This is just a short note on a conversation that I had a few days ago with an entrepreneur who lives in Baishizhou. She’s a millennial, runs a small business, earns over 10,000 a month, and lives in Baishizhou. Why? Because she wants to buy a house in Shenzhen and living in an urban village is the only way to save money for the down payment. It turns out she’s not alone. Her friends who want to purchase a home in Shenzhen are opting to live in a village, while friends and other millennials who have decided not to buy a home are renting in housing estates. On her account, even folks who are making upward to 20,000 a month are choosing a village if they want to buy a home, while their colleagues who aren’t saving for a home are paying three to four more times a month, traveling, and spending their money and time cafes, microbreweries, and music venues. These are, of course, first generation migrants. Most second generation migrants have houses through their parents, who migrated to Shenzhen before the 2004 housing price boom.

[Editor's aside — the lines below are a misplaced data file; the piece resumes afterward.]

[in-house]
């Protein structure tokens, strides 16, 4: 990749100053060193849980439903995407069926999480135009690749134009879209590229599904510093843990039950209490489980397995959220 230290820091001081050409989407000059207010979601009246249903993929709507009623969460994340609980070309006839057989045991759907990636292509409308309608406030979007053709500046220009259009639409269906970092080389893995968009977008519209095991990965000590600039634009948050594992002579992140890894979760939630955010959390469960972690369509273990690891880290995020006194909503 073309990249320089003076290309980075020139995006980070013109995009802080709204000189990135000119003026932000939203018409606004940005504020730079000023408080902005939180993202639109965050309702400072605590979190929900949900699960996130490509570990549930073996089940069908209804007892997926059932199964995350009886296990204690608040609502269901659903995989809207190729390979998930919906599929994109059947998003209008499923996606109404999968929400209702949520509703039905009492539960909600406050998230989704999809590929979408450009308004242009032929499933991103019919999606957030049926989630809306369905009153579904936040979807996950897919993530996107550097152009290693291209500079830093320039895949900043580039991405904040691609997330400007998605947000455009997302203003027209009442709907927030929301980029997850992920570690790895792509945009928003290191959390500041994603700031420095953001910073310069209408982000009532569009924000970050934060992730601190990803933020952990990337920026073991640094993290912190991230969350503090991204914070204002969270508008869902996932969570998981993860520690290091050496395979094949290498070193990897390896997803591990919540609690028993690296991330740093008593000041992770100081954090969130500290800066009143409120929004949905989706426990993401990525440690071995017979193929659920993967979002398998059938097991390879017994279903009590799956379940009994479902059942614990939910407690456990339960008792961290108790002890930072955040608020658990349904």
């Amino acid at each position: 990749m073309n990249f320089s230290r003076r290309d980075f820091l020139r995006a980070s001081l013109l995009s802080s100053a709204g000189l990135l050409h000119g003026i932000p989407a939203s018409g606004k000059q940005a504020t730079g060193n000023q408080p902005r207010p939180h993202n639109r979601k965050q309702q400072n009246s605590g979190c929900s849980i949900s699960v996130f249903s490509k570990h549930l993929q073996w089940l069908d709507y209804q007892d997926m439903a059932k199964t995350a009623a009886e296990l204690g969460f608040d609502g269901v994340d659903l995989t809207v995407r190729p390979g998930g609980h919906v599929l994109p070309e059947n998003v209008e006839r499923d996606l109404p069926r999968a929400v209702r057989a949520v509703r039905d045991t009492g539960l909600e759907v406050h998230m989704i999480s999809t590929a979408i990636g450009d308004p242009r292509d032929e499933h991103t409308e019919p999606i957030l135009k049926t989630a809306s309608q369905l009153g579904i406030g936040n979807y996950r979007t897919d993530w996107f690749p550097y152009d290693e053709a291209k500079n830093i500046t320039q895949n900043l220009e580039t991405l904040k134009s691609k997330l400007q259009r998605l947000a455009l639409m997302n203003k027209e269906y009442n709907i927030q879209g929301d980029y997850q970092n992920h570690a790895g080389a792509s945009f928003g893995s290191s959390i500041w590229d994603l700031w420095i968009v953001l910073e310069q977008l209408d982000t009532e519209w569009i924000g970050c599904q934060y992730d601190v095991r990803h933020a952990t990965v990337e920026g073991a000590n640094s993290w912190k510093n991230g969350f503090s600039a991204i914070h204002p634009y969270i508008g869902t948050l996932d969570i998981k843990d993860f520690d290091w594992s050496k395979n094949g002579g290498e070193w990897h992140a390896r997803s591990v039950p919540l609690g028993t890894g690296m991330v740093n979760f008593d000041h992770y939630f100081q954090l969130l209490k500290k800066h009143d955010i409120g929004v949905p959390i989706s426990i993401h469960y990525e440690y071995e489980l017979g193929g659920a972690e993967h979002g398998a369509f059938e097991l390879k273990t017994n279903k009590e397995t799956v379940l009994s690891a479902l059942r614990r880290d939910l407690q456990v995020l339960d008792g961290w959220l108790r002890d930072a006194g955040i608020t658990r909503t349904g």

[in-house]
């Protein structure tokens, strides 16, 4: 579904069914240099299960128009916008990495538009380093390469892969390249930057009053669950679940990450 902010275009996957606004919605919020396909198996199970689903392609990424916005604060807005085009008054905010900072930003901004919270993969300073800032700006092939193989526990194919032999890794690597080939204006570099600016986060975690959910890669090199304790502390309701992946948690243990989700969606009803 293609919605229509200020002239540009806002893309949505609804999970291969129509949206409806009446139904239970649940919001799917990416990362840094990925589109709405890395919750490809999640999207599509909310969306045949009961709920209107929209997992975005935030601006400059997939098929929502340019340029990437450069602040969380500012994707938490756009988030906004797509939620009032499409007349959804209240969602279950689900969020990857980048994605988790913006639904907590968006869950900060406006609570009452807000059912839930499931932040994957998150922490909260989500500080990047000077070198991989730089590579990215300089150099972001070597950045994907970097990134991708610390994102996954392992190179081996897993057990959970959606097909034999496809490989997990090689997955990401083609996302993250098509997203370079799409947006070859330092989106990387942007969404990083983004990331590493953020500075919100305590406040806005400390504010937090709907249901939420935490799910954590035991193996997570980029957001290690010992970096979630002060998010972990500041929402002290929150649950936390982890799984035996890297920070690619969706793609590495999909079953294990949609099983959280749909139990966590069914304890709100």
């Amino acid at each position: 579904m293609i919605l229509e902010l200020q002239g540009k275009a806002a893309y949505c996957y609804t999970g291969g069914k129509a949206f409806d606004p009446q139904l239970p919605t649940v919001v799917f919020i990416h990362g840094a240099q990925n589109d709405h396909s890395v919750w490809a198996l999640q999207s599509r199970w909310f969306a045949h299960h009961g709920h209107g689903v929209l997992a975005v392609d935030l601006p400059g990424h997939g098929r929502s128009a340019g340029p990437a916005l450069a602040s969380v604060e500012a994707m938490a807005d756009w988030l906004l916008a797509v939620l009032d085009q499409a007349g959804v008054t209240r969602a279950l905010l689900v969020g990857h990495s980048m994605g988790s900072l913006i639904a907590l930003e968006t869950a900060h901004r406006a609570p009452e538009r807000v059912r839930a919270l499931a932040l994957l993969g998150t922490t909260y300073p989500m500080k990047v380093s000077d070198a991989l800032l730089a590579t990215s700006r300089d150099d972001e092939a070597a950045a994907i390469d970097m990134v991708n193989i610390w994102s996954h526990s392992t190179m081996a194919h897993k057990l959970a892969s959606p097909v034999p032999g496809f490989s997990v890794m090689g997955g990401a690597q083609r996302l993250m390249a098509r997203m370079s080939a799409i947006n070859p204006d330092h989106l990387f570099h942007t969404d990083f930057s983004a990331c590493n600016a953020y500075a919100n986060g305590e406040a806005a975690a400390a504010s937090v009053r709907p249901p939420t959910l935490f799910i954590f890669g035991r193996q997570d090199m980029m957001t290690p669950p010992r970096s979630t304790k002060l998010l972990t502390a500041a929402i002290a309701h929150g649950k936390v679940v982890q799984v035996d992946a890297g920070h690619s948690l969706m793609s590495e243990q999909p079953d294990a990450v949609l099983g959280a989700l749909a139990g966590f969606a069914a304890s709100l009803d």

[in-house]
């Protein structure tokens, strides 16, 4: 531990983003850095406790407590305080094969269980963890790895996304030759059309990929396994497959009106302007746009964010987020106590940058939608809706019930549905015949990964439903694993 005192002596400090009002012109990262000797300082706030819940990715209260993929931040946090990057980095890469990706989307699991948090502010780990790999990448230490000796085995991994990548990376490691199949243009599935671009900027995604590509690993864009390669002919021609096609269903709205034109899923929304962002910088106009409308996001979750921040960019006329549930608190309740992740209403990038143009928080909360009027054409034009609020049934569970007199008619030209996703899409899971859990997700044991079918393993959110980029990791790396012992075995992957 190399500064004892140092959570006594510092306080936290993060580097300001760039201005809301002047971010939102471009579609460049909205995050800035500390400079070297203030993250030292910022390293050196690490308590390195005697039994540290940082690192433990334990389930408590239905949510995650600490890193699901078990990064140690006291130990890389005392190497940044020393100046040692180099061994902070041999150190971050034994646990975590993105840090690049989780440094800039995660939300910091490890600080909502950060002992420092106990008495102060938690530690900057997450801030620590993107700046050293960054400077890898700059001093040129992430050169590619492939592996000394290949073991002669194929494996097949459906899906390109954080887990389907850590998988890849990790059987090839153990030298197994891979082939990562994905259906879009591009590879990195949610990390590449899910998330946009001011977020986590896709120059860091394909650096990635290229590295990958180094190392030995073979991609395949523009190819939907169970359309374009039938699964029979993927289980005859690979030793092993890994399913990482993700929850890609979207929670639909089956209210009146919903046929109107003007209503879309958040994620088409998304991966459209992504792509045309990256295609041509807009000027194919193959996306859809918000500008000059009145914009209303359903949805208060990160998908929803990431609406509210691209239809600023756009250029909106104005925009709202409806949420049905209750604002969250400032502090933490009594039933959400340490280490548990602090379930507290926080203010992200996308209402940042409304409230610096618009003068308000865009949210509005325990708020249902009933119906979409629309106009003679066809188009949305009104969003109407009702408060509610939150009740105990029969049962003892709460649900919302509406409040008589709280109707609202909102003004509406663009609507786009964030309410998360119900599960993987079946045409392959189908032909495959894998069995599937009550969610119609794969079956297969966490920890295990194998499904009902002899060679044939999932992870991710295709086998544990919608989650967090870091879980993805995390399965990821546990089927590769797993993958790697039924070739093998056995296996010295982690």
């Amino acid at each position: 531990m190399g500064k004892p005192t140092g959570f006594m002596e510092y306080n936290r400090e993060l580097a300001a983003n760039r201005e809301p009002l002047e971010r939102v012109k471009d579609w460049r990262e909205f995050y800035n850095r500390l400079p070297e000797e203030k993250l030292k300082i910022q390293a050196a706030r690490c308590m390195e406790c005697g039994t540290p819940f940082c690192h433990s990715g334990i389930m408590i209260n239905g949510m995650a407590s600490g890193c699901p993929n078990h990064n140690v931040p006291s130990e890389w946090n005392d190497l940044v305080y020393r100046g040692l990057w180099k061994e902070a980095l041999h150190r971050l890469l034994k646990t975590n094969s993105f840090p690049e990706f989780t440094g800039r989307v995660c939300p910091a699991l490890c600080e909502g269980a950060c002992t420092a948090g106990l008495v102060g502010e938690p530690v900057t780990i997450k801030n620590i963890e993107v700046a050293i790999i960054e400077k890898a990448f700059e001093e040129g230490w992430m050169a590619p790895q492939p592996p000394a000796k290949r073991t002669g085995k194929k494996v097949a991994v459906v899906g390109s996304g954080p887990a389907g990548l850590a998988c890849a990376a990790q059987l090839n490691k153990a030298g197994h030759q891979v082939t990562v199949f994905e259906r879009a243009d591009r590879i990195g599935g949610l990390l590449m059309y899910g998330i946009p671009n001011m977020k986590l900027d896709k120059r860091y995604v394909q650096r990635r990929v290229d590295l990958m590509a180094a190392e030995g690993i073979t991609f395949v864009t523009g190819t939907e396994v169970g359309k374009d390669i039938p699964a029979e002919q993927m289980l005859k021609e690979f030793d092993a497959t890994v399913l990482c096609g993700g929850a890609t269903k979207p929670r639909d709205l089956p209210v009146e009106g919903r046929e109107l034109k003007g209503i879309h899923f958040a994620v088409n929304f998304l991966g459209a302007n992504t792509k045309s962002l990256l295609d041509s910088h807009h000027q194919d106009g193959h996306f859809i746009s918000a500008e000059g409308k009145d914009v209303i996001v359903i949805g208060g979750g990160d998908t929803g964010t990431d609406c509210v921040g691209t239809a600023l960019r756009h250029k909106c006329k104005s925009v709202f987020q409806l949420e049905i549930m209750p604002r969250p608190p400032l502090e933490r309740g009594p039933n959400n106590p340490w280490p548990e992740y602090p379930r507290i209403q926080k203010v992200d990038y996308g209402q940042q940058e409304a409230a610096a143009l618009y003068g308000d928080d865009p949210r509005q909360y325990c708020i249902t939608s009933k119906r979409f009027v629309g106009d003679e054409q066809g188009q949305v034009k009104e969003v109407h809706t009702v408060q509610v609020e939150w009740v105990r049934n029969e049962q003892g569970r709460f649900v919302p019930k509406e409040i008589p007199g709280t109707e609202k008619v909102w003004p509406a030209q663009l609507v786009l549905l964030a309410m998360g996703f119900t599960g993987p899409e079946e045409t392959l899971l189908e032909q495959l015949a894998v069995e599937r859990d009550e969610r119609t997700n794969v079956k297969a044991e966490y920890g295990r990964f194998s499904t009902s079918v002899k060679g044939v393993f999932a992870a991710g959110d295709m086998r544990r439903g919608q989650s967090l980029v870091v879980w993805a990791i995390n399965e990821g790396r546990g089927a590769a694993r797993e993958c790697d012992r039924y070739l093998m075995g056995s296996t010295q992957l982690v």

Takeaway? We’ve known for a while that many nearby firms provide dormitory housing in Baishizhou, while many architects and designers who work in OCT firms have opted to live in the village for convenience. It seems, however, what we hadn’t picked up on (or has only recently emerged) is the extent to which the desire to buy a house in Shenzhen is shaping the way that millennials are inhabiting the city and reshaping the urban villages.